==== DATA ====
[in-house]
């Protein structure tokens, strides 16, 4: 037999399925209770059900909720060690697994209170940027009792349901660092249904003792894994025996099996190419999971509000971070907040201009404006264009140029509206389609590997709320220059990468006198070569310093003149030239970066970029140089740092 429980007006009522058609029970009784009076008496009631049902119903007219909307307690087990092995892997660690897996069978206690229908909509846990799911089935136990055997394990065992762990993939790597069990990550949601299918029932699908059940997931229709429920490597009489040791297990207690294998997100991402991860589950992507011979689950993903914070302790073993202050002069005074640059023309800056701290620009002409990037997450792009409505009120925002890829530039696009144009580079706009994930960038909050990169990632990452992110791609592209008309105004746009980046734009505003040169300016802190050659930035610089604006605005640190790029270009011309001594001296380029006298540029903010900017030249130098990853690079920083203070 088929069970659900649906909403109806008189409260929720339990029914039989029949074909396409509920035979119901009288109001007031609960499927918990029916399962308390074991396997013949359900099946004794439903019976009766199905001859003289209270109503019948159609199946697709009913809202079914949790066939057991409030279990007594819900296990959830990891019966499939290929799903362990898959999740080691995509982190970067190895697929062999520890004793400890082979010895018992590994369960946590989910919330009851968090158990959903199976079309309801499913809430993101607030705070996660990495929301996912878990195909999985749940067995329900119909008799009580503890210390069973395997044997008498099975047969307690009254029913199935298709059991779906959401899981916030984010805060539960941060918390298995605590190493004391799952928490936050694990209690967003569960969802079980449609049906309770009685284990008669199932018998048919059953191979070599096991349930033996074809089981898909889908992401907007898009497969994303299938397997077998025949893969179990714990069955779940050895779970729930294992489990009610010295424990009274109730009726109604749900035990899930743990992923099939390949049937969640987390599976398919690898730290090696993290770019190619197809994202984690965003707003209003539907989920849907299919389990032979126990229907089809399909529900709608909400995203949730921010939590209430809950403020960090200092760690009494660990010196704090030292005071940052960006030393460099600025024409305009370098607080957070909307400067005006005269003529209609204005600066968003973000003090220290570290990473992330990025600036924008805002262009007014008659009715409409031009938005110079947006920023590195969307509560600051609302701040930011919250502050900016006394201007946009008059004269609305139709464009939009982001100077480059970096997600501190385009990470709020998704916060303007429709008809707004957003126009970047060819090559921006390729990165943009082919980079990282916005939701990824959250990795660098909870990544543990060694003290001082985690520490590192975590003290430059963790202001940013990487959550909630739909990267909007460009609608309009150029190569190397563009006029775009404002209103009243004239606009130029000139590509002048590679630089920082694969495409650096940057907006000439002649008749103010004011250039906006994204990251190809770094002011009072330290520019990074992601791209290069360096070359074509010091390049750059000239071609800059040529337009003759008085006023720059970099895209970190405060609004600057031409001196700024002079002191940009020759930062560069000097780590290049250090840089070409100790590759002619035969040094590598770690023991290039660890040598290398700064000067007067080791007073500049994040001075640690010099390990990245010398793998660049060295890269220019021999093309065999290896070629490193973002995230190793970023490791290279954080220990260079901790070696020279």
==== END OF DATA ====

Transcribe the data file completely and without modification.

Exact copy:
[in-house]
């Protein structure tokens, strides 16, 4: 037999399925209770059900909720060690697994209170940027009792349901660092249904003792894994025996099996190419999971509000971070907040201009404006264009140029509206389609590997709320220059990468006198070569310093003149030239970066970029140089740092 429980007006009522058609029970009784009076008496009631049902119903007219909307307690087990092995892997660690897996069978206690229908909509846990799911089935136990055997394990065992762990993939790597069990990550949601299918029932699908059940997931229709429920490597009489040791297990207690294998997100991402991860589950992507011979689950993903914070302790073993202050002069005074640059023309800056701290620009002409990037997450792009409505009120925002890829530039696009144009580079706009994930960038909050990169990632990452992110791609592209008309105004746009980046734009505003040169300016802190050659930035610089604006605005640190790029270009011309001594001296380029006298540029903010900017030249130098990853690079920083203070 088929069970659900649906909403109806008189409260929720339990029914039989029949074909396409509920035979119901009288109001007031609960499927918990029916399962308390074991396997013949359900099946004794439903019976009766199905001859003289209270109503019948159609199946697709009913809202079914949790066939057991409030279990007594819900296990959830990891019966499939290929799903362990898959999740080691995509982190970067190895697929062999520890004793400890082979010895018992590994369960946590989910919330009851968090158990959903199976079309309801499913809430993101607030705070996660990495929301996912878990195909999985749940067995329900119909008799009580503890210390069973395997044997008498099975047969307690009254029913199935298709059991779906959401899981916030984010805060539960941060918390298995605590190493004391799952928490936050694990209690967003569960969802079980449609049906309770009685284990008669199932018998048919059953191979070599096991349930033996074809089981898909889908992401907007898009497969994303299938397997077998025949893969179990714990069955779940050895779970729930294992489990009610010295424990009274109730009726109604749900035990899930743990992923099939390949049937969640987390599976398919690898730290090696993290770019190619197809994202984690965003707003209003539907989920849907299919389990032979126990229907089809399909529900709608909400995203949730921010939590209430809950403020960090200092760690009494660990010196704090030292005071940052960006030393460099600025024409305009370098607080957070909307400067005006005269003529209609204005600066968003973000003090220290570290990473992330990025600036924008805002262009007014008659009715409409031009938005110079947006920023590195969307509560600051609302701040930011919250502050900016006394201007946009008059004269609305139709464009939009982001100077480059970096997600501190385009990470709020998704916060303007429709008809707004957003126009970047060819090559921006390729990165943009082919980079990282916005939701990824959250990795660098909870990544543990060694003290001082985690520490590192975590003290430059963790202001940013990487959550909630739909990267909007460009609608309009150029190569190397563009006029775009404002209103009243004239606009130029000139590509002048590679630089920082694969495409650096940057907006000439002649008749103010004011250039906006994204990251190809770094002011009072330290520019990074992601791209290069360096070359074509010091390049750059000239071609800059040529337009003759008085006023720059970099895209970190405060609004600057031409001196700024002079002191940009020759930062560069000097780590290049250090840089070409100790590759002619035969040094590598770690023991290039660890040598290398700064000067007067080791007073500049994040001075640690010099390990990245010398793998660049060295890269220019021999093309065999290896070629490193973002995230190793970023490791290279954080220990260079901790070696020279």